This week in history Oct. 29, 1921: Community celebrates Halloween as winter weather comes | SummitDaily.com
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This week in history Oct. 29, 1921: Community celebrates Halloween as winter weather comes

Uncle Sam has been testing out a new giant cannon at his proving grounds near Aberdeen, Maryland, for a couple of weeks. Shown is what a 16-inch rifle, throwing shells weighing 2,400 pounds each, did to a piece of steel armor plate a foot thick.
Colorado Historic Newspapers Collection/Courtesy photo

This week in history as reported by The Summit County Journal the week of Oct. 29, 1921:

Community church observes Halloween

The community church was filled to its utmost capacity Thursday night by an audience that came to celebrate Halloween. The place was strikingly decorated with all of the necessary items.

Reverend Mr. Large gave an interesting talk on the original and antiquity of the day’s observance, and then turned his remarks to a description of Koblenz in Germany and Nice in southern France, comparing their perennial warmth and every-blooming flowers to the midwinter snow and icy blasts that have suddenly fallen on Breckenridge.



At the close of the program, Mrs. Galloway sounded the opening strain of “The Flight of the Withes.” The lights were suddenly extinguished, except those that gleamed from the terrible eyes in the huge pumpkins. The long strings of black cats commenced to dance in the air, and down the aisle came weird, ghostly figures — witches that frozen one’s blood.

Miss Forseman, disguised as an uncanny witch, told the various fortunes of the guests, and then came a unique lunch of sandwiches, coffee, salads and pumpkin pie.



Winter weather makes an appearance

A snowstorm started on Monday evening that many predicted would only be a flurry and not amount to much. However, citizens arose Tuesday morning to find that the snowstorm was still here and continued all of Tuesday.

Optimists were rather elevated to see the sun again Wednesday, but the weatherman again delivered a snowstorm on Thursday and Friday. It would now appear that winter had set in for good and that the mountain passes would be closed until some time next summer.

J.E. Hopkins of the Tonopah Placers Co. returned from a trip to Moffat County Wednesday that took him over Rabbit Ears Pass from Steamboat to Kremmling. He said there was 2 feet of snow on the highway.

When he came into Breckenridge, he said there was less snow in town than he encountered farther down the Rriver. On Wednesday, cars coming over Hoosier Pass brought word that there was only 6 inches of snow at the most along any part of the road.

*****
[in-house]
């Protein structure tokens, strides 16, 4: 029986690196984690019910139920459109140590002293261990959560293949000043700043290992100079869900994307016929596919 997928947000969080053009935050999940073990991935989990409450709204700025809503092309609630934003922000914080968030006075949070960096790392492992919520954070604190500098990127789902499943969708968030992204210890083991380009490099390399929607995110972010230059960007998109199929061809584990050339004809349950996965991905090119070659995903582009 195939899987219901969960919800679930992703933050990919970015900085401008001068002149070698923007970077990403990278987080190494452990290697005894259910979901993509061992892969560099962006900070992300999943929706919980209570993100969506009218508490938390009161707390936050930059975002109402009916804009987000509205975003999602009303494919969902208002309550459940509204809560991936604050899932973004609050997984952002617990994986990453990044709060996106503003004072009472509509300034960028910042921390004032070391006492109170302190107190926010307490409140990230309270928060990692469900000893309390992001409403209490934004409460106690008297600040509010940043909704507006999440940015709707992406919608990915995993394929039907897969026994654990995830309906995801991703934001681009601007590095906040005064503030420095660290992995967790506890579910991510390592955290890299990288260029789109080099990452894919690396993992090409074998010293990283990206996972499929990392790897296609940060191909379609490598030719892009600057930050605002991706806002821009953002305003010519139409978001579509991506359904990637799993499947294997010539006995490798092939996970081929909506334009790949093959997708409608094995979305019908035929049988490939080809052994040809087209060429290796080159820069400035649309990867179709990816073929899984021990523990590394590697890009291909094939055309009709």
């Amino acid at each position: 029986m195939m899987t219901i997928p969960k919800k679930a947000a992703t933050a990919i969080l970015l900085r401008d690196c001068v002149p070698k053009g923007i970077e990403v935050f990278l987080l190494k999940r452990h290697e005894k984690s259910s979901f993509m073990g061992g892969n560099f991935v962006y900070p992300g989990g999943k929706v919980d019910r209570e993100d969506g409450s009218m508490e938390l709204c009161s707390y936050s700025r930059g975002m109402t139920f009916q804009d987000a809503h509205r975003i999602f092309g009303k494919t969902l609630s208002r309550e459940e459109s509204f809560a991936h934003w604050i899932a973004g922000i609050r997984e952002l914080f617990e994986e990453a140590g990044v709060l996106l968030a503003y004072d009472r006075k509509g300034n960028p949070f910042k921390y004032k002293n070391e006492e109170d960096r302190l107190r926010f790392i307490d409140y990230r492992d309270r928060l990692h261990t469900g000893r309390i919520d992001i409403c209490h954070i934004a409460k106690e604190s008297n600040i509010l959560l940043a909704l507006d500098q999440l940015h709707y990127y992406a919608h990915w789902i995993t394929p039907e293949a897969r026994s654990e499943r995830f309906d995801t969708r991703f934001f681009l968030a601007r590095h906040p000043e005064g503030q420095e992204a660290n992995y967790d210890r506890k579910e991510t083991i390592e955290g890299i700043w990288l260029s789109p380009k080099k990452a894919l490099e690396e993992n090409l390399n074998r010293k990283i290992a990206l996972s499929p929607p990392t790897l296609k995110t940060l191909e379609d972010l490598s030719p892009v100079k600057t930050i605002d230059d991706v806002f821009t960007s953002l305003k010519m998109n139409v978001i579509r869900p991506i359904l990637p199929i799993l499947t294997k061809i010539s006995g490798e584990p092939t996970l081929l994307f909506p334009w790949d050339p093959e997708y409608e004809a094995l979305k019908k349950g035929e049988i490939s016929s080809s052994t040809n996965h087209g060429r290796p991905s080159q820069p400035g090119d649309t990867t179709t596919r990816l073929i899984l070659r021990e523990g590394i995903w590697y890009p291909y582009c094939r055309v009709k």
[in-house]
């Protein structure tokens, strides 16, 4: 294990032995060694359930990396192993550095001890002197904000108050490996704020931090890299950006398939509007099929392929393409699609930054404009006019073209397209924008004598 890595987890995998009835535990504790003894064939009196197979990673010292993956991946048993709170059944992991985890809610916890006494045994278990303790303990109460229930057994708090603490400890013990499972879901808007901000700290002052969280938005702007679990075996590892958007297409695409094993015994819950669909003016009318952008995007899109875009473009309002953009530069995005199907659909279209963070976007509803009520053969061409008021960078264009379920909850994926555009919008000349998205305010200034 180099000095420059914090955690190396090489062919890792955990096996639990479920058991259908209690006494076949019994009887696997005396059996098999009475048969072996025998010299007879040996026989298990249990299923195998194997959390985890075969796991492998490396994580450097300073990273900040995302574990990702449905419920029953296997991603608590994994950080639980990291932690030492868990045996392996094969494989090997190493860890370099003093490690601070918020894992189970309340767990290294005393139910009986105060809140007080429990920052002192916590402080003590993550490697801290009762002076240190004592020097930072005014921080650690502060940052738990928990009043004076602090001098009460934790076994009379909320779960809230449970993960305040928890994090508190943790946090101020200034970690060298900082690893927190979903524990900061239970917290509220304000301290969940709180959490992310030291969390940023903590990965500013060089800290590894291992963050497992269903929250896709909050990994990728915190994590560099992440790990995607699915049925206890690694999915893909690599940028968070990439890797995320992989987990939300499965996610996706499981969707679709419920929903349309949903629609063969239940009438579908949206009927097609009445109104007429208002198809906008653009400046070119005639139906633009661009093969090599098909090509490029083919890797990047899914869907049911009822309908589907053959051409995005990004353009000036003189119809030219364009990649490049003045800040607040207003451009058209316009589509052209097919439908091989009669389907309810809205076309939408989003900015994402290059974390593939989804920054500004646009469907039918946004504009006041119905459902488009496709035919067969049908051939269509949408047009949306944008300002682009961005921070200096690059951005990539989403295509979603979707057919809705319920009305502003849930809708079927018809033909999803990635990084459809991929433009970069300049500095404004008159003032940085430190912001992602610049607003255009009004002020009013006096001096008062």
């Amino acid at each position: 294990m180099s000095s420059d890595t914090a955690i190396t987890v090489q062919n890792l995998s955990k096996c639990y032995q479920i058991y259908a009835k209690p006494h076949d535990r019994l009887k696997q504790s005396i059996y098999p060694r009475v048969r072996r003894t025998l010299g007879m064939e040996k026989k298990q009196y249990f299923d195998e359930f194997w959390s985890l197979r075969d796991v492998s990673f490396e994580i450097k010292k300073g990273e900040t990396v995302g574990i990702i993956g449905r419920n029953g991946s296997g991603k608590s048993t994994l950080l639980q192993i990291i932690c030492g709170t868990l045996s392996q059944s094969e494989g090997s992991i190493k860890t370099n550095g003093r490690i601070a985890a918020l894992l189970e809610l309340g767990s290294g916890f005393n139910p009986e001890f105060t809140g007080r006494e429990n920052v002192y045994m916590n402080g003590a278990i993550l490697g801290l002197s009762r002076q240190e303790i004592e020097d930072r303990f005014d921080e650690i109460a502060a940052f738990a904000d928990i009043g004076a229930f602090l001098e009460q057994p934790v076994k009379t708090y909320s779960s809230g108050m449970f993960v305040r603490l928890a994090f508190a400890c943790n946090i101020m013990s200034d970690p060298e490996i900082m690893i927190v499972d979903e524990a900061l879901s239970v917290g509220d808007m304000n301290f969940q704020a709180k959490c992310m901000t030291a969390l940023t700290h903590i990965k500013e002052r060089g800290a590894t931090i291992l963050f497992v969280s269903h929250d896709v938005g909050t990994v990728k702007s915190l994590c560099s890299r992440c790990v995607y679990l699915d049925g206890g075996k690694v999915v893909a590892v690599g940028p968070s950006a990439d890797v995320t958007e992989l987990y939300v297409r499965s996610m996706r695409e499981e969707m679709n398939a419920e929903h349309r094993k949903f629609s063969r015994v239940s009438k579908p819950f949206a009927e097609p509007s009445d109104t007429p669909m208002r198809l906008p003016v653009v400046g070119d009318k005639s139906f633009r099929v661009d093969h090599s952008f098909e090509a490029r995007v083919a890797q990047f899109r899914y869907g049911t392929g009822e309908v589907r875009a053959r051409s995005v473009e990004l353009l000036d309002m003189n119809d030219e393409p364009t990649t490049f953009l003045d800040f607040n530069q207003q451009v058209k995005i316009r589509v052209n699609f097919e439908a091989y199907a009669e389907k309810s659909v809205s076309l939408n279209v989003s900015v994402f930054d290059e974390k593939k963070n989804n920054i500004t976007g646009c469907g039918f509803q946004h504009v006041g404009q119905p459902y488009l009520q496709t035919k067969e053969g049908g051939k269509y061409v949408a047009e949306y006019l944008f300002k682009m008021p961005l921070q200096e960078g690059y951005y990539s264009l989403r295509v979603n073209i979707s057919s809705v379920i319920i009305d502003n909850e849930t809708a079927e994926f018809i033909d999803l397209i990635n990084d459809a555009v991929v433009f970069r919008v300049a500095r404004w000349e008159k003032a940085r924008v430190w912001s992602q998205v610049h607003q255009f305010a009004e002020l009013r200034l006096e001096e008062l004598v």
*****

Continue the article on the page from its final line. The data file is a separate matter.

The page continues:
Blue River Placer dredge being repaired

The dredge of the Blue River Placer Mining Co., of which W.J. Radford is manager, closed down Thursday of this week for a couple weeks of repair work. This is the annual repair time, and everything on the boat will be put in good shape for the winter.

The Blue River dredge is equipped so that it can be operated as easily in the winter as in the summer, and the boat is heated with a fine steam plant.

The dredge is again headed down the Blue River and it will follow the strip of ground on the west side of the railroad track to the lower end of the property at Braddock, when it will again turn on the west side of the river valley and come to the upper end of the company’s holdings just below Valley Brook Cemetery.

Local news notes from all around Summit County

  • Mr. and Mrs. L.E. Edwards and children returned from Denver Wednesday afternoon. Mrs. Edwards, accompanied by the children, had been in the city about a month to undergo special medical treatment. Mr. Edwards went to the city 10 days ago to arrange for the homecoming of his family.
  • Mr. Frank Strausser, daughter Miss Pauline and Mrs. Katherine Cohlston returned from a short trip to Chicago last Sunday.
  • A card from O.K. Gaymon announced a very successful return trip from Breckenridge to Shreveport, Louisiana.
  • Carl Hedin made a trip to Breckenridge with a load of spuds last week.
  • Dan Foley left for Denver Thursday after a three-month stay at the D.A. Lee ranch.

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